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There are many questions about the Long QT Syndrome, such as:

  • What is the Long QT Syndrome (LQTS)?
  • What are the symptoms?
  • What is the treatment for the Long QT Syndrome?
  • Who should be evaluated for the Long QT Syndrome?
  • The Long QT Syndrome and Pregnancy - A.J. Morris MD, University of Rochester NY
  • The Sudden Infant Death Syndrome and the Long QT Syndrome - is there a link?

What is LQT

The Long QT syndrome is an abnormality of the hearts electrical system. The heart muscle is made up of millions of cells, each cell has pores in a membrane termed ion channels, these allow the movement of chemicals in and out of the cells providing the electrical signal generating the heart beat. The long QT syndrome is caused by a disorder of cells that affects the production of the electrical signal. This extends the QT interval which can normally be seen on an ECG trace. The extended QT interval delays the recovery of the heart muscle before the next beat.

The extended QT interval can be associated with arrhythmias causing rapid chaotic heart rhythms that lead to improper pumping of blood with resultant abrupt syncope.

Important - Some medications may prolong the QT interval and must be avoided by people with the Long QT Syndrome. These drugs can also be associated with ‘Drug induced QT Syndrome’.

The LQT Syndrome may be inherited or it may be induced by some medications. The LQT Syndrome is absolutely treatable and treatment saves lives.

More detailed inforation for members of the public More detaied information for medical professionals The long QT syndrome and pregnacy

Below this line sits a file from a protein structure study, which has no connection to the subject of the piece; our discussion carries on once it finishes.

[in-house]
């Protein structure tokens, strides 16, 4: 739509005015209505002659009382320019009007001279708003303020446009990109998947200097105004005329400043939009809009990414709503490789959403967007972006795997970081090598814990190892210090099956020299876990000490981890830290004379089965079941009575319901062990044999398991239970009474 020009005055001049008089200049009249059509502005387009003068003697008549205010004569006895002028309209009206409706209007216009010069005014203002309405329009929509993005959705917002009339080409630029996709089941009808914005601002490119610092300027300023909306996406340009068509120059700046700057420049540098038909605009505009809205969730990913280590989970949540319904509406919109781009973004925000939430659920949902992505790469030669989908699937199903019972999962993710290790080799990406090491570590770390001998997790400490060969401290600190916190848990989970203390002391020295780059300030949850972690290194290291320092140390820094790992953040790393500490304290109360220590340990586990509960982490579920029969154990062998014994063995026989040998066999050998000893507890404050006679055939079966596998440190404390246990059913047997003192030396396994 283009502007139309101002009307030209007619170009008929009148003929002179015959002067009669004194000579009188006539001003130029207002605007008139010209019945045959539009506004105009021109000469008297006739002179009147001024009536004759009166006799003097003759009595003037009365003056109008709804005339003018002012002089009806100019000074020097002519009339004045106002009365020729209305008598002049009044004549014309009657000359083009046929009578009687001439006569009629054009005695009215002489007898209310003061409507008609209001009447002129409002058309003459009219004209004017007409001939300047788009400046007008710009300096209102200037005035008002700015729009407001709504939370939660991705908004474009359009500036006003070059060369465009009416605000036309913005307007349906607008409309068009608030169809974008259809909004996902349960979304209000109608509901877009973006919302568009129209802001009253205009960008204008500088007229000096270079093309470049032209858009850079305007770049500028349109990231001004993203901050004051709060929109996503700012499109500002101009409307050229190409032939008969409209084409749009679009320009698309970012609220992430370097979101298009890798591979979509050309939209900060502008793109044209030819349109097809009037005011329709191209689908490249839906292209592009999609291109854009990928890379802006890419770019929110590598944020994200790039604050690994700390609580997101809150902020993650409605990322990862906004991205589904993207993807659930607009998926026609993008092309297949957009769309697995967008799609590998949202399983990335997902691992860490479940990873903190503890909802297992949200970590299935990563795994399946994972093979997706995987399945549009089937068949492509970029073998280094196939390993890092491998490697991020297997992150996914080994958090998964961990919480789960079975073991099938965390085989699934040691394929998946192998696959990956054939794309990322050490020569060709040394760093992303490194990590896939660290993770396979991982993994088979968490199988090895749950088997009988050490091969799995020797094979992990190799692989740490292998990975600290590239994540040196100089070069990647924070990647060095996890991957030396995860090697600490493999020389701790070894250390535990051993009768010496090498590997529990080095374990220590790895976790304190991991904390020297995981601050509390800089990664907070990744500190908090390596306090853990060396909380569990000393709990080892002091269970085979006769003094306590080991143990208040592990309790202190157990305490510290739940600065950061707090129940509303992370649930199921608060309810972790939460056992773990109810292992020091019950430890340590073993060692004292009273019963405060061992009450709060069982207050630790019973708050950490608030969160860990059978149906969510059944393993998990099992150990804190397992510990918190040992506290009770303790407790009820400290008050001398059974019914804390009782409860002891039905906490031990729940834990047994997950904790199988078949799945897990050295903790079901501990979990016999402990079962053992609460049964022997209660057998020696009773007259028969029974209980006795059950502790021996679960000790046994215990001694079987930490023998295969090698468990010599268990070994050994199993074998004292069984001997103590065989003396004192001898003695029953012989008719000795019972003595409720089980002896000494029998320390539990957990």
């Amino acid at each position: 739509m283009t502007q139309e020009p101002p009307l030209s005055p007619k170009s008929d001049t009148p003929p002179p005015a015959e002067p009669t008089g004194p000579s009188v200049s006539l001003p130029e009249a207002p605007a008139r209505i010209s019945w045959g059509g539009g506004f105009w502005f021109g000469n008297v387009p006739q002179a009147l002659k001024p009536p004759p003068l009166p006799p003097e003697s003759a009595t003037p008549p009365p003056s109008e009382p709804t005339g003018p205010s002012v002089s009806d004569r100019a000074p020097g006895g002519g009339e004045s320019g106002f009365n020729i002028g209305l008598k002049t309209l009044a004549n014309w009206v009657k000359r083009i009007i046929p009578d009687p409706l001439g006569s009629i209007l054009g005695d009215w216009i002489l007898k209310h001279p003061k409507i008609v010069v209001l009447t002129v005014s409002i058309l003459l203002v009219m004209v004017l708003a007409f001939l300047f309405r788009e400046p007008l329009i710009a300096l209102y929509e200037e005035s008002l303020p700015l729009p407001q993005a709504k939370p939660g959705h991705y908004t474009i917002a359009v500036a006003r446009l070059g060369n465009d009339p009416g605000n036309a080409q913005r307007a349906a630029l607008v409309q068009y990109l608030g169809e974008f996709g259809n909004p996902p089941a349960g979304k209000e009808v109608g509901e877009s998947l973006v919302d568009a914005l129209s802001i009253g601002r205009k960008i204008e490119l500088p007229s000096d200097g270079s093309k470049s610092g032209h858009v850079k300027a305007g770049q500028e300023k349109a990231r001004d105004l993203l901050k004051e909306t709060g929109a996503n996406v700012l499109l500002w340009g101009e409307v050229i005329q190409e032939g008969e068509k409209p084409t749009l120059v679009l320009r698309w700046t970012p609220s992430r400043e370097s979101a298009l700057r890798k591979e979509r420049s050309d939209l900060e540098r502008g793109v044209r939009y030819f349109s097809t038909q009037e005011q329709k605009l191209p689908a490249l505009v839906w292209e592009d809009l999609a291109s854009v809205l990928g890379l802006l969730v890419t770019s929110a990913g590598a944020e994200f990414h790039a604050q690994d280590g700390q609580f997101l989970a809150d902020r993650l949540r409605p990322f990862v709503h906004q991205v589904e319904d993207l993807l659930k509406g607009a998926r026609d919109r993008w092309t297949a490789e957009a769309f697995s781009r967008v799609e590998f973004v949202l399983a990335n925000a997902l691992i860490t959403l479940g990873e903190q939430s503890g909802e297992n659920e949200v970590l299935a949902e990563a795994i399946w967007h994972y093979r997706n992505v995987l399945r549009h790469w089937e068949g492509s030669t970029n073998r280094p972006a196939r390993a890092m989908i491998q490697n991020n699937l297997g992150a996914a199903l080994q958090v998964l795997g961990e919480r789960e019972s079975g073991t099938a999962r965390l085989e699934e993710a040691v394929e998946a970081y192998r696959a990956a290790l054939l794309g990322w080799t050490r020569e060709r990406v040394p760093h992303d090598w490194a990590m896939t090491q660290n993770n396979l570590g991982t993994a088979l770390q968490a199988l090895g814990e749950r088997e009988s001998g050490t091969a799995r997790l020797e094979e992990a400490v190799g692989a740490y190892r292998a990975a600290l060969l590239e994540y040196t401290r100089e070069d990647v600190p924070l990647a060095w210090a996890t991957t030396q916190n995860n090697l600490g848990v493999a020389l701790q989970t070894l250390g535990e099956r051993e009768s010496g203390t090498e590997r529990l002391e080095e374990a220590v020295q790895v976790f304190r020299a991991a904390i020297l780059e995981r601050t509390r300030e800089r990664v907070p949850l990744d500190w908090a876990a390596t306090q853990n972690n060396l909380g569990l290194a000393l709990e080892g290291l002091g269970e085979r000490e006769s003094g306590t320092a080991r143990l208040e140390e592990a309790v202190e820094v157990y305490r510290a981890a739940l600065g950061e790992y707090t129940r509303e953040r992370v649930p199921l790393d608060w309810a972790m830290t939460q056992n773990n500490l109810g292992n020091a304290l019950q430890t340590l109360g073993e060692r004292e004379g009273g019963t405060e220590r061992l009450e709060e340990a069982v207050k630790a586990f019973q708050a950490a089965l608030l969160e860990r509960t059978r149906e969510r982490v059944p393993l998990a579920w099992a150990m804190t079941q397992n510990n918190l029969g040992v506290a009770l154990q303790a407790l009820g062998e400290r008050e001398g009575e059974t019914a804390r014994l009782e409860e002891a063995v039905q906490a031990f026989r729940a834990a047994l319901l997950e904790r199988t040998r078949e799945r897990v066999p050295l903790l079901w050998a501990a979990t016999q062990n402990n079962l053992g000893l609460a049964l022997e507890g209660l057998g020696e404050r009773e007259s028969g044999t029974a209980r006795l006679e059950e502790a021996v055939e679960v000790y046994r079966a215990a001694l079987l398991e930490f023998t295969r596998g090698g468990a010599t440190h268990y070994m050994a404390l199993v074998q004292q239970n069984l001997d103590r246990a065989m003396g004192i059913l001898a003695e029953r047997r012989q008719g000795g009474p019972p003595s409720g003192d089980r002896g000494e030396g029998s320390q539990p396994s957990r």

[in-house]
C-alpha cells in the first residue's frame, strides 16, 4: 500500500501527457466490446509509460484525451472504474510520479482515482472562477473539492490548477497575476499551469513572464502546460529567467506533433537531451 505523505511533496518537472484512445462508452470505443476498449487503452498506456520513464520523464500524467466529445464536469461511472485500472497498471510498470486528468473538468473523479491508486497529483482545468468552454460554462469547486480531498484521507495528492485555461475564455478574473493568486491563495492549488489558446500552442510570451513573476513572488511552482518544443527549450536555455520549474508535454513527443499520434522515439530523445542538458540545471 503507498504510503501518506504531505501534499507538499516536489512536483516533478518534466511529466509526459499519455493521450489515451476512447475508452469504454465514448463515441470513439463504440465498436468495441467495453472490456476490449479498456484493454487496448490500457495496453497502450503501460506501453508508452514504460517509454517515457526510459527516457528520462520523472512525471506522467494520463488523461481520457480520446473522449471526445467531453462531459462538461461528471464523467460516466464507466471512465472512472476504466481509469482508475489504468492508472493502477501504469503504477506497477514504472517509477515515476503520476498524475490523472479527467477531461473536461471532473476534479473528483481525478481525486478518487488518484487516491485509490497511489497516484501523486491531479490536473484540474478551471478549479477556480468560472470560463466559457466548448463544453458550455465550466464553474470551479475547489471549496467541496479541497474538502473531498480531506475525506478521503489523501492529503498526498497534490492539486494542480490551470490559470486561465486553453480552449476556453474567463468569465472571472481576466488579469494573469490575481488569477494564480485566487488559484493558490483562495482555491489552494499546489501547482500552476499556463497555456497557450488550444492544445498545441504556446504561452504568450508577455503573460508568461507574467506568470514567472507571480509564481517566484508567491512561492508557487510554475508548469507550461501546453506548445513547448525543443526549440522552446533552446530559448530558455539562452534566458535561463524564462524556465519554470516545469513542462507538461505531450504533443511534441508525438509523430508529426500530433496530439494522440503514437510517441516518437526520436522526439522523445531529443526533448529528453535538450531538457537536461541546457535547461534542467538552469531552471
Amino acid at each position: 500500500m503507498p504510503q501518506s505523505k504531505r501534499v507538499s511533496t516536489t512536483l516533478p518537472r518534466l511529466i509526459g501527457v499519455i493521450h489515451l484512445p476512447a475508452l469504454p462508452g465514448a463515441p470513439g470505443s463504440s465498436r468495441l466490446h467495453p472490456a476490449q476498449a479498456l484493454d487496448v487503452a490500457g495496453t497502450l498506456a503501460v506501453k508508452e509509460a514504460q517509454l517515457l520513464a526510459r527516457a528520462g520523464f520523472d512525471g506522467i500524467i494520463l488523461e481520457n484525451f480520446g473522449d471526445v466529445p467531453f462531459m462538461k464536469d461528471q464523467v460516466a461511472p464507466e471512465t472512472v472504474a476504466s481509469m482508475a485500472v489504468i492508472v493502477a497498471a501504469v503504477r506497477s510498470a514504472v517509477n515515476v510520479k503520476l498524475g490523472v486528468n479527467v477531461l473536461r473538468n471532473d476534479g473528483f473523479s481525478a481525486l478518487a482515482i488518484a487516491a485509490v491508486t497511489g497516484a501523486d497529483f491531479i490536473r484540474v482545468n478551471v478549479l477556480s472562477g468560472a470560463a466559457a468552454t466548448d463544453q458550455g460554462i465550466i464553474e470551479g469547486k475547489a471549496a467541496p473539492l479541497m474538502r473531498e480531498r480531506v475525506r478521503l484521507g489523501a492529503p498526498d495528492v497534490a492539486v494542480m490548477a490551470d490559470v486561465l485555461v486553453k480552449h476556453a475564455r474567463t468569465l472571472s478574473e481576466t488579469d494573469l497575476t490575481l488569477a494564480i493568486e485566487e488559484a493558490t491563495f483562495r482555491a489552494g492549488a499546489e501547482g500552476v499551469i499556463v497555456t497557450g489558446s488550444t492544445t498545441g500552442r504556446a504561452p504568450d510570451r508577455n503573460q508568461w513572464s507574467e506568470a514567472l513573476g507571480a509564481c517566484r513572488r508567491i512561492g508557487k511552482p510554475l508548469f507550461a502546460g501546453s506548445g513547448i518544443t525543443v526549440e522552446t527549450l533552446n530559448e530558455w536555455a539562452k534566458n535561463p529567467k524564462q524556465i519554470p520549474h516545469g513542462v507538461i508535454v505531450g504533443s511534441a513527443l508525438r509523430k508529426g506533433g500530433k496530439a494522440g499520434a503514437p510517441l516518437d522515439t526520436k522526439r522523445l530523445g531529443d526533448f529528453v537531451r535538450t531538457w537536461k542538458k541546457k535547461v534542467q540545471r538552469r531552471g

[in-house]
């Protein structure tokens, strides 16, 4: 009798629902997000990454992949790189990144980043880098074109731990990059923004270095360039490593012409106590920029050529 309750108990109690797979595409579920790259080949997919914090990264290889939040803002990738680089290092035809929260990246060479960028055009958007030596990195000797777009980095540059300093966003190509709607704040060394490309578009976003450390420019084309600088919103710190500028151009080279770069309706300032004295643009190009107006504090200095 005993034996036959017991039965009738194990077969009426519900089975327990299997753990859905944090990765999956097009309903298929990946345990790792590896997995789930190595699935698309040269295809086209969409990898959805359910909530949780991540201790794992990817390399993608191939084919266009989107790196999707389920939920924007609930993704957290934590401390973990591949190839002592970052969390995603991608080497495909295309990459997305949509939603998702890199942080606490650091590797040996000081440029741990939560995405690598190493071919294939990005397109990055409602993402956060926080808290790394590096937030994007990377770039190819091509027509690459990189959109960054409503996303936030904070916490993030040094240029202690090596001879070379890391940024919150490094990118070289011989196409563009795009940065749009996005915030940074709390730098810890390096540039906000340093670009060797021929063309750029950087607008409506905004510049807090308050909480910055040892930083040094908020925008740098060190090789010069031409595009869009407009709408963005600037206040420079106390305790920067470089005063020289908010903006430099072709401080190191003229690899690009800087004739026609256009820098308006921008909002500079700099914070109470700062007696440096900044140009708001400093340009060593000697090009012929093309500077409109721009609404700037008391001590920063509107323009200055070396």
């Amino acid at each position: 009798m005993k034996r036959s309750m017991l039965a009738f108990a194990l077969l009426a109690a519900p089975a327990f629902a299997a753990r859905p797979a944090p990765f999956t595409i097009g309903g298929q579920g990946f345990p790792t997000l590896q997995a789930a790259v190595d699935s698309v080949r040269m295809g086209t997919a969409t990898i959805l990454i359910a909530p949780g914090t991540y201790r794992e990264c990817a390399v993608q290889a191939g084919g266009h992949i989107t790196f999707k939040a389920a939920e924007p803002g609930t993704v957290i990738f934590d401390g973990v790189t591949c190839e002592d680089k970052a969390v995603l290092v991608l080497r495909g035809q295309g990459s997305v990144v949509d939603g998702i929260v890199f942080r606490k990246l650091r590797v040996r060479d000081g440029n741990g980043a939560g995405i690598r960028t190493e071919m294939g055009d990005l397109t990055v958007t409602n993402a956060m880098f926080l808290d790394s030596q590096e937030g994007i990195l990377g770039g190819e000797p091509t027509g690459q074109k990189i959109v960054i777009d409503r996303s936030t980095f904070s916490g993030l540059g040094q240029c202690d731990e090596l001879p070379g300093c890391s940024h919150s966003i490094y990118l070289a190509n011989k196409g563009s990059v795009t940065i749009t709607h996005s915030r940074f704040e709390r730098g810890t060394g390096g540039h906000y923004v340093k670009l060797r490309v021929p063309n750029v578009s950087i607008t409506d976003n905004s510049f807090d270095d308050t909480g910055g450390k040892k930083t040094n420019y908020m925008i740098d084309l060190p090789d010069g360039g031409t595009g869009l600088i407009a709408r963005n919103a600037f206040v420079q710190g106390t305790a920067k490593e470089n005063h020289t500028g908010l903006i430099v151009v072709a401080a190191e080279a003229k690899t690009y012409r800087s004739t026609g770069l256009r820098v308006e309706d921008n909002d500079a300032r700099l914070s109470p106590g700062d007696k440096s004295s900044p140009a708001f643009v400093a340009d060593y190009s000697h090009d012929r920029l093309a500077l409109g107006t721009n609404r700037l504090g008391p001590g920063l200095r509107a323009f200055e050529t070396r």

Timothy Syndrome

New Discovery in the Field of Sudden Death

SADS UK and the 1st International SADS Conference instrumental in identifying of new gene implicated in causing Sudden Arrhythmic Death Syndrome (SADS)

The 1st International SADS Conference held by SADS UK in 2002 was heralded the first of its kind, bringing together eminent Professors in their specialist areas of cardiology from the UK and overseas, together with medical professionals, genetic researchers and families who were living with cardiac conditions that may cause a potentially fatal cardiac arrhythmia.

SADS UK were thrilled to be contacted by Genetic Researcher, Katherine Timothy from the Howard Hughes Medical Institute to announce an exciting new discovery in the field of genetic research and even more delighted to hear that the conference had been facilitative in bringing this new discovery about.

The genetic cause of a devastating but rare childhood disorder which underlies a form of severe cardiac arrhythmia and syndromic autism had been identified. The Syndrome is to be called Timothy Syndrome in honour of Katherine Timothy’s long and distinguished career as a scientist investigating the causes of cardiac arrhythmias.

‘It was so wonderful that Anne Jolly of SADS UK invited me to the Conference, to participate. Through meeting with families I was able to identify another LQT/syndactyly patient, which was completely remarkable and a great blessing for me and the furthering of our research’
Katherine Timothy, Genetic Researcher, Howard Hughes Medical Institute

‘SADS UK knew that bringing together professionals and families had been valuable and many networks and friendships have been forged from the 1st International SADS Conference. The new discovery this has brought about has really been the ‘icing on the cake’. We greatly admire Katherine Timothy’s dedication and congratulate Katherine and the Howard Hughes Medical Institute in this wonderful new discovery’
Anne Jolly, Chair, SADS UK

SADS UK is dedicated to helping those who have been impacted by cardiac arrhythmia, providing support and information to those affected. Recently they held a conference in conjunction with the Oxford Genetics Knowledge Park. SADS UK were instrumental in the successful Arrhythmia Awareness Campaign that helped lead to an extension to the NSF to include arrhythmias and sudden cardiac death. They have been invited onto a panel of experts to help write this chapter.


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